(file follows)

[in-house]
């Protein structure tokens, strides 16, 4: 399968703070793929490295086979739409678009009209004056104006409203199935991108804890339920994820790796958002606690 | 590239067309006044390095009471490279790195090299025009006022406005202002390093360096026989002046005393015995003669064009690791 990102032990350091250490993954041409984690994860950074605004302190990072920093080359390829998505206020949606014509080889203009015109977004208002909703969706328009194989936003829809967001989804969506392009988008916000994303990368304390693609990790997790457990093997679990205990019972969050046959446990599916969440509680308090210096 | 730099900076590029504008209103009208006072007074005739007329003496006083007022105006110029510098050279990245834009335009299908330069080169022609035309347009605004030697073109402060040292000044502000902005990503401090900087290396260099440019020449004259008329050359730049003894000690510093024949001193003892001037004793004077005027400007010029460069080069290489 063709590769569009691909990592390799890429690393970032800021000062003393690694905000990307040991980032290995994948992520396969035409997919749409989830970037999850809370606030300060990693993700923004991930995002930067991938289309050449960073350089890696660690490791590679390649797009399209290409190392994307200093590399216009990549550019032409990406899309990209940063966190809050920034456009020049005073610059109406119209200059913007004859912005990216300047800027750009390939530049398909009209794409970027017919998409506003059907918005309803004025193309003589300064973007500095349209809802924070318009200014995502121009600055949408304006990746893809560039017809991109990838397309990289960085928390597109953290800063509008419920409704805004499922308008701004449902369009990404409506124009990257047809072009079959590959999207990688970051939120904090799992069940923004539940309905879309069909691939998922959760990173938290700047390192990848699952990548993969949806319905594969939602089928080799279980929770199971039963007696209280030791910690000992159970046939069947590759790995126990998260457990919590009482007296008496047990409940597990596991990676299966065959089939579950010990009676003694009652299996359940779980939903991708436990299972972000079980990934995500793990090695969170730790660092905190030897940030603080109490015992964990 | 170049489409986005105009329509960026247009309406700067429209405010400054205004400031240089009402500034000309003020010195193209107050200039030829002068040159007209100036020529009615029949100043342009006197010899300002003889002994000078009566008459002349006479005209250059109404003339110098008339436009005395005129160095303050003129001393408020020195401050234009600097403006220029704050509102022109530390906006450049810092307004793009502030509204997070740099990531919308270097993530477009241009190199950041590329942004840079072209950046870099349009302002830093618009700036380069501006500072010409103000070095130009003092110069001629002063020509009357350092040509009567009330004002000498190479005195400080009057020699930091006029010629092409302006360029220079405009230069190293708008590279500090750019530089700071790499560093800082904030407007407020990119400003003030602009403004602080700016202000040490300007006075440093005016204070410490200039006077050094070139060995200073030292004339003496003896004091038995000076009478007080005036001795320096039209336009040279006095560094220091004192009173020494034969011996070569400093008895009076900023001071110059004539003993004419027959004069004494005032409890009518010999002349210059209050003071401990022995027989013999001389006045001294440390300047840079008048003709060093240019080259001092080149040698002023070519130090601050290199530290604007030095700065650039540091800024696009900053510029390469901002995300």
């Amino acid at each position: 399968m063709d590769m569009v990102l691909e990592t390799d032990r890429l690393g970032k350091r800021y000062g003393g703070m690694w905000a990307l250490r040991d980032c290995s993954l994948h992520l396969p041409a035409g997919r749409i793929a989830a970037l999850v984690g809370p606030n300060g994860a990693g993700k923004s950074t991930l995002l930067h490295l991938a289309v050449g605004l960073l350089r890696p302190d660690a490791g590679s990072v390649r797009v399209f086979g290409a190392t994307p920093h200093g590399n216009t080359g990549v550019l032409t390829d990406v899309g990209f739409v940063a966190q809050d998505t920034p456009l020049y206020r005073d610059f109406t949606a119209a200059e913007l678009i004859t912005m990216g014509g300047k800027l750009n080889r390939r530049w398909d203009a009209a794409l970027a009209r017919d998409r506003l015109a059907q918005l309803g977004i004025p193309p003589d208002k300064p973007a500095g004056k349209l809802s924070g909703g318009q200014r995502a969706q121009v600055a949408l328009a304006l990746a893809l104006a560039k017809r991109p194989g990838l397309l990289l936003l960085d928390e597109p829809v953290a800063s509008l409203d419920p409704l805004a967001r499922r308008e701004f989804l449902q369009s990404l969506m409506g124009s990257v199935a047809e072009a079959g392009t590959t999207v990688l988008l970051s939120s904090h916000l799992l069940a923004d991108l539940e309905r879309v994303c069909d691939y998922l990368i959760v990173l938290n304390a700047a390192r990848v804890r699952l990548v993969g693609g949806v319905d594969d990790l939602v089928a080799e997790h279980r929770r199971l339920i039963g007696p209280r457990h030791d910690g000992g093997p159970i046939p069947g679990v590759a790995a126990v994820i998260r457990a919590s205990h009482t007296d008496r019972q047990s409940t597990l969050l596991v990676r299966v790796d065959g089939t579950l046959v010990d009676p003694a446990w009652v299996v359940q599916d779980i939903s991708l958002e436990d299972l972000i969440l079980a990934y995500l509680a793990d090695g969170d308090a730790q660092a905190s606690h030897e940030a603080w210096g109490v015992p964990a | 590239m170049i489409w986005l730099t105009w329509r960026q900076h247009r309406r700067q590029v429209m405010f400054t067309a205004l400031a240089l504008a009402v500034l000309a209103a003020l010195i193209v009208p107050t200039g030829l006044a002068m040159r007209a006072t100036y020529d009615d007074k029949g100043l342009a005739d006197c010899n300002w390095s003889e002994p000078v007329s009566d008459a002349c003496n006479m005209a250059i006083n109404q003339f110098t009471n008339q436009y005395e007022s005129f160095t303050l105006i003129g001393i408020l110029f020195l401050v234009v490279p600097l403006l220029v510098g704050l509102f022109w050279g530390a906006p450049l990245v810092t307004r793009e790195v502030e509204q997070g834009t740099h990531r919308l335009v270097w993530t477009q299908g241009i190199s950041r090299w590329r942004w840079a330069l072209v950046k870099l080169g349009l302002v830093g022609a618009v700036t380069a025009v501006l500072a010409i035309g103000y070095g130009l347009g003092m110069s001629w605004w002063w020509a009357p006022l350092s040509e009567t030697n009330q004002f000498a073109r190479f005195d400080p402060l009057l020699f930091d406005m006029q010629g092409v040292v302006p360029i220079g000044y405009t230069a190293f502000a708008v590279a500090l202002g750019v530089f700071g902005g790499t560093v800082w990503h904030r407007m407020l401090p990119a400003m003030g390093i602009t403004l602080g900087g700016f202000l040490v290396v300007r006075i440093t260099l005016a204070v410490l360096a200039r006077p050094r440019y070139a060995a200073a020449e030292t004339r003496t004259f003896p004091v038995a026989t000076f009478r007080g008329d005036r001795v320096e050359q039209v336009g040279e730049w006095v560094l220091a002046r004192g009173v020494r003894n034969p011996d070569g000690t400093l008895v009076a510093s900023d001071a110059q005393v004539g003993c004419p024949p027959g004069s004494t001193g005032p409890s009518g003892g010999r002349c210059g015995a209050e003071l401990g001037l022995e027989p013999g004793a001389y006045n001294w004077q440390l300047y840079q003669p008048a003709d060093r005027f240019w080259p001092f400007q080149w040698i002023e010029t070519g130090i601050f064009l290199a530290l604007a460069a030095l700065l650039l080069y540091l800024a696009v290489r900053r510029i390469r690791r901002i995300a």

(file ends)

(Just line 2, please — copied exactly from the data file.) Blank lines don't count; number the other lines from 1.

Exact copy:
């Protein structure tokens, strides 16, 4: 399968703070793929490295086979739409678009009209004056104006409203199935991108804890339920994820790796958002606690 | 590239067309006044390095009471490279790195090299025009006022406005202002390093360096026989002046005393015995003669064009690791 990102032990350091250490993954041409984690994860950074605004302190990072920093080359390829998505206020949606014509080889203009015109977004208002909703969706328009194989936003829809967001989804969506392009988008916000994303990368304390693609990790997790457990093997679990205990019972969050046959446990599916969440509680308090210096 | 730099900076590029504008209103009208006072007074005739007329003496006083007022105006110029510098050279990245834009335009299908330069080169022609035309347009605004030697073109402060040292000044502000902005990503401090900087290396260099440019020449004259008329050359730049003894000690510093024949001193003892001037004793004077005027400007010029460069080069290489 063709590769569009691909990592390799890429690393970032800021000062003393690694905000990307040991980032290995994948992520396969035409997919749409989830970037999850809370606030300060990693993700923004991930995002930067991938289309050449960073350089890696660690490791590679390649797009399209290409190392994307200093590399216009990549550019032409990406899309990209940063966190809050920034456009020049005073610059109406119209200059913007004859912005990216300047800027750009390939530049398909009209794409970027017919998409506003059907918005309803004025193309003589300064973007500095349209809802924070318009200014995502121009600055949408304006990746893809560039017809991109990838397309990289960085928390597109953290800063509008419920409704805004499922308008701004449902369009990404409506124009990257047809072009079959590959999207990688970051939120904090799992069940923004539940309905879309069909691939998922959760990173938290700047390192990848699952990548993969949806319905594969939602089928080799279980929770199971039963007696209280030791910690000992159970046939069947590759790995126990998260457990919590009482007296008496047990409940597990596991990676299966065959089939579950010990009676003694009652299996359940779980939903991708436990299972972000079980990934995500793990090695969170730790660092905190030897940030603080109490015992964990 | 170049489409986005105009329509960026247009309406700067429209405010400054205004400031240089009402500034000309003020010195193209107050200039030829002068040159007209100036020529009615029949100043342009006197010899300002003889002994000078009566008459002349006479005209250059109404003339110098008339436009005395005129160095303050003129001393408020020195401050234009600097403006220029704050509102022109530390906006450049810092307004793009502030509204997070740099990531919308270097993530477009241009190199950041590329942004840079072209950046870099349009302002830093618009700036380069501006500072010409103000070095130009003092110069001629002063020509009357350092040509009567009330004002000498190479005195400080009057020699930091006029010629092409302006360029220079405009230069190293708008590279500090750019530089700071790499560093800082904030407007407020990119400003003030602009403004602080700016202000040490300007006075440093005016204070410490200039006077050094070139060995200073030292004339003496003896004091038995000076009478007080005036001795320096039209336009040279006095560094220091004192009173020494034969011996070569400093008895009076900023001071110059004539003993004419027959004069004494005032409890009518010999002349210059209050003071401990022995027989013999001389006045001294440390300047840079008048003709060093240019080259001092080149040698002023070519130090601050290199530290604007030095700065650039540091800024696009900053510029390469901002995300």